There was nothing unique about showing movies at midnight, and ‘cult films’ were descendants of the sleeper. In a period reeling from assassination, war and police brutality aimed squarely at the Left, anarchy filled the air along with all that pot smoke. “Sometime in the ‘60s people became cynical and ironic,” says Roger Ebert, one of Samuels’s interviewees. “Midnight movies were the opening wedge in the birth of irony.” Family values were an early casualty, followed by a common distrust in anyone over thirty. The films offered new attitudes to an audience clamoring for change.

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    “Mainstream society hated these movies
    and was against everything they believed in.”
    —John Waters

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    Divine in Pink Flamingos

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        “Mainstream society hated these movies and was against everything they believed in,” John Waters remembers. Young filmmakers pushed the envelope and tore down existing barriers—the cynicism, irony, violence, satire, surrealism and general lack of polish defied everything that Hollywood, television and the media stood for. Yet the fallout was (and continues to be) more profound than one may believe. “[Things are] radically different today,” Waters continues. “Everything that was in midnight movies is [now] in Hollywood movies. Everything that midnight movies offered has become American humor.” Ebert adds, “Today we live totally in an age of irony, almost to the point where it’s impossible to be ironic because everything is ironic.” Add to that an outré mellowing process: the scenes from Pink Flamingos (1972) now seem strangely quaint and endearing.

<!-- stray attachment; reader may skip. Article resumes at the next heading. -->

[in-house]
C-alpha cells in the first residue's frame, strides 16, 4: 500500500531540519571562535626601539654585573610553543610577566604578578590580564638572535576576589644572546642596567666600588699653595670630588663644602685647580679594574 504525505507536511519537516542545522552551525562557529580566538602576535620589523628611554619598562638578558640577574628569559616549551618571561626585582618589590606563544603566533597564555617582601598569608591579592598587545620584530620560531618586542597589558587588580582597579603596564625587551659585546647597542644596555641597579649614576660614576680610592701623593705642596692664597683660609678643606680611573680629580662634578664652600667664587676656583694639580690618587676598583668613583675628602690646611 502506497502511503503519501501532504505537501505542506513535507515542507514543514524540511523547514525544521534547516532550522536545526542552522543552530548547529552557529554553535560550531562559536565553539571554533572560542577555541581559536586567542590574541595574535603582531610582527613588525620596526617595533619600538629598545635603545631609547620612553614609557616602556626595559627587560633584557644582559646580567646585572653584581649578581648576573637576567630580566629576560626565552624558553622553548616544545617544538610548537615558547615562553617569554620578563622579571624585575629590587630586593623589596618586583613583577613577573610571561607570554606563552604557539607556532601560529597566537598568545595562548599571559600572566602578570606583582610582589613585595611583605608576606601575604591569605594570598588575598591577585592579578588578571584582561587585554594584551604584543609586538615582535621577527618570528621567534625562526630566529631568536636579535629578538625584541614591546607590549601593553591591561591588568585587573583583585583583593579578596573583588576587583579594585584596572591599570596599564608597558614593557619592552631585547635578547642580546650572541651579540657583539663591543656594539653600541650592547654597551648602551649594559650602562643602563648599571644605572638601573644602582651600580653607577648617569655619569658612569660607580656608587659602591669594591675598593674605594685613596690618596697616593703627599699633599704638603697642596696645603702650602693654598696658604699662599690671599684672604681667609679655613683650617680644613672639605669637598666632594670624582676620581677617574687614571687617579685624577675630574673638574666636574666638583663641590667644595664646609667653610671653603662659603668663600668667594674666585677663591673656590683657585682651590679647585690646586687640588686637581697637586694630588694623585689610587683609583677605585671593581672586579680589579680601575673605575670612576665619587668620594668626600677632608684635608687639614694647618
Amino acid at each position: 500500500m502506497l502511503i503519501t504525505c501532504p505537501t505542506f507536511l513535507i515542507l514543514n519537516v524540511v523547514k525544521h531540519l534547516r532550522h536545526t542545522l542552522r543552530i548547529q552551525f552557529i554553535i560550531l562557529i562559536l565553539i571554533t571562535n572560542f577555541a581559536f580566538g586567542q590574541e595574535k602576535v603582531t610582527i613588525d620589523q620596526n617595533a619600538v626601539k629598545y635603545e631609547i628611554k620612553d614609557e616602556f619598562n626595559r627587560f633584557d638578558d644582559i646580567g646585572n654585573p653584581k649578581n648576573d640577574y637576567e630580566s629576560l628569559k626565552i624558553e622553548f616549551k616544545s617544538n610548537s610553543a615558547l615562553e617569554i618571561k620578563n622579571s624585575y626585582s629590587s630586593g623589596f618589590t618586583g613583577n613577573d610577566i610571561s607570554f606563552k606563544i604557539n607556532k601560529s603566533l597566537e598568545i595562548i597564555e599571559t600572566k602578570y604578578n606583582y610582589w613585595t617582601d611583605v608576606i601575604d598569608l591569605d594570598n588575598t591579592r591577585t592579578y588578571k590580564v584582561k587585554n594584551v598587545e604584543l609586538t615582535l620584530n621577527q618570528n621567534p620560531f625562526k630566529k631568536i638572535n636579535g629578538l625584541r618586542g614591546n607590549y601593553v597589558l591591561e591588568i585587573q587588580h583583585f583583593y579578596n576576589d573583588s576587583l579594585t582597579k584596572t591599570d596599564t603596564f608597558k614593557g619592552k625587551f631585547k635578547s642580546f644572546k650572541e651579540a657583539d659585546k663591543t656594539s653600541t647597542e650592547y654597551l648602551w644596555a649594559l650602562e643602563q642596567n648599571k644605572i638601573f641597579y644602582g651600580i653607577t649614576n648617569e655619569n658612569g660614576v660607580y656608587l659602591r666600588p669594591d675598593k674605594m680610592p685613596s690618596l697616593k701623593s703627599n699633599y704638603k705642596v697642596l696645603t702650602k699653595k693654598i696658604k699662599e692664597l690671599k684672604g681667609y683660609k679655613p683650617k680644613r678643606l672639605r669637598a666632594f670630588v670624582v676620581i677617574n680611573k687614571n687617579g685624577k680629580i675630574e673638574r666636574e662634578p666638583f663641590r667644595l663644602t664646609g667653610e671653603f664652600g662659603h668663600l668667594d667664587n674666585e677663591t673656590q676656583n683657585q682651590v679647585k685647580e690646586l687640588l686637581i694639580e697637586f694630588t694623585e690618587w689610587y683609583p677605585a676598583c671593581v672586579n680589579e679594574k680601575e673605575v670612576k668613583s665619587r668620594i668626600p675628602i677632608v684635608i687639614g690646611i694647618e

The degree of importance of the six films covered in Midnight Movies may hinge on the whens, wheres and with whoms you first saw them. A decade before VCRs made shut-ins of so many once-devout moviegoers, the thrill of the midnight show was twofold. “The excitement came not only from the film but from the audience,” says Bob Shaye of New Line Cinema. “It was like being in a den of cinematic iniquity.” Pioneering theatres such as the Elgin in Manhattan and the Orson Welles Cinema in Cambridge, Massachusetts were notoriously lax about pot smoking (“It was a 400-seat opium den,” says Larry Jackson, manager of the Welles) and downplayed promotion, relying instead on word of mouth.